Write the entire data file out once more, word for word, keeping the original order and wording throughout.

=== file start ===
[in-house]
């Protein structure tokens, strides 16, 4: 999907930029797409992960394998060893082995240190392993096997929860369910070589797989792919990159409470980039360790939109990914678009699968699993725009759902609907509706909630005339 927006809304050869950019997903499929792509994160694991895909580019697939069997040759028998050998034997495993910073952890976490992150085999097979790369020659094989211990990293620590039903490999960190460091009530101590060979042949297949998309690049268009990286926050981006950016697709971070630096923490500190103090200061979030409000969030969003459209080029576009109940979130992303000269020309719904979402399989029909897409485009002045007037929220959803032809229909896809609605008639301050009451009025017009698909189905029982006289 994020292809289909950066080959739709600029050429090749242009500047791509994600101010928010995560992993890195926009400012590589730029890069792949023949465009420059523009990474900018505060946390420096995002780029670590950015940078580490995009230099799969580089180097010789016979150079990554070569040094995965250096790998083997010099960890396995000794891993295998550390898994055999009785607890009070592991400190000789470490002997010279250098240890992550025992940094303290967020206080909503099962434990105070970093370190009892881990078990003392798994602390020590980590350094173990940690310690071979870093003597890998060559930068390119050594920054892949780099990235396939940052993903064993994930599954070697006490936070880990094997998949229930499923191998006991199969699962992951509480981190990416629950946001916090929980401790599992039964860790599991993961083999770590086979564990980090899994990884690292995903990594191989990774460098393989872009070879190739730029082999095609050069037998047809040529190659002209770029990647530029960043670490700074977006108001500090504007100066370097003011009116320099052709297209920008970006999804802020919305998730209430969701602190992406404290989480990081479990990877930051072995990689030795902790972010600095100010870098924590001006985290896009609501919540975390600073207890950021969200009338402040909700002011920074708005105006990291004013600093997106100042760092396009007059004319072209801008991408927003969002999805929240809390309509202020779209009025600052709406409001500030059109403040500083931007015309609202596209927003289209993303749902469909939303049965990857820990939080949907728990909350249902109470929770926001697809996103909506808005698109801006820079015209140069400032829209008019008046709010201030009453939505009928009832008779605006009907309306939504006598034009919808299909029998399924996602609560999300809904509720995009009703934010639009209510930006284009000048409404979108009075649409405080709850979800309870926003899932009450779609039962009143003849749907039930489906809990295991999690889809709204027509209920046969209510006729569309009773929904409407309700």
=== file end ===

[in-house]
């Protein structure tokens, strides 16, 4: 999907930029797409992960394998060893082995240190392993096997929860369910070589797989792919990159409470980039360790939109990914678009699968699993725009759902609907509706909630005339 927006809304050869950019997903499929792509994160694991895909580019697939069997040759028998050998034997495993910073952890976490992150085999097979790369020659094989211990990293620590039903490999960190460091009530101590060979042949297949998309690049268009990286926050981006950016697709971070630096923490500190103090200061979030409000969030969003459209080029576009109940979130992303000269020309719904979402399989029909897409485009002045007037929220959803032809229909896809609605008639301050009451009025017009698909189905029982006289 994020292809289909950066080959739709600029050429090749242009500047791509994600101010928010995560992993890195926009400012590589730029890069792949023949465009420059523009990474900018505060946390420096995002780029670590950015940078580490995009230099799969580089180097010789016979150079990554070569040094995965250096790998083997010099960890396995000794891993295998550390898994055999009785607890009070592991400190000789470490002997010279250098240890992550025992940094303290967020206080909503099962434990105070970093370190009892881990078990003392798994602390020590980590350094173990940690310690071979870093003597890998060559930068390119050594920054892949780099990235396939940052993903064993994930599954070697006490936070880990094997998949229930499923191998006991199969699962992951509480981190990416629950946001916090929980401790599992039964860790599991993961083999770590086979564990980090899994990884690292995903990594191989990774460098393989872009070879190739730029082999095609050069037998047809040529190659002209770029990647530029960043670490700074977006108001500090504007100066370097003011009116320099052709297209920008970006999804802020919305998730209430969701602190992406404290989480990081479990990877930051072995990689030795902790972010600095100010870098924590001006985290896009609501919540975390600073207890950021969200009338402040909700002011920074708005105006990291004013600093997106100042760092396009007059004319072209801008991408927003969002999805929240809390309509202020779209009025600052709406409001500030059109403040500083931007015309609202596209927003289209993303749902469909939303049965990857820990939080949907728990909350249902109470929770926001697809996103909506808005698109801006820079015209140069400032829209008019008046709010201030009453939505009928009832008779605006009907309306939504006598034009919808299909029998399924996602609560999300809904509720995009009703934010639009209510930006284009000048409404979108009075649409405080709850979800309870926003899932009450779609039962009143003849749907039930489906809990295991999690889809709204027509209920046969209510006729569309009773929904409407309700």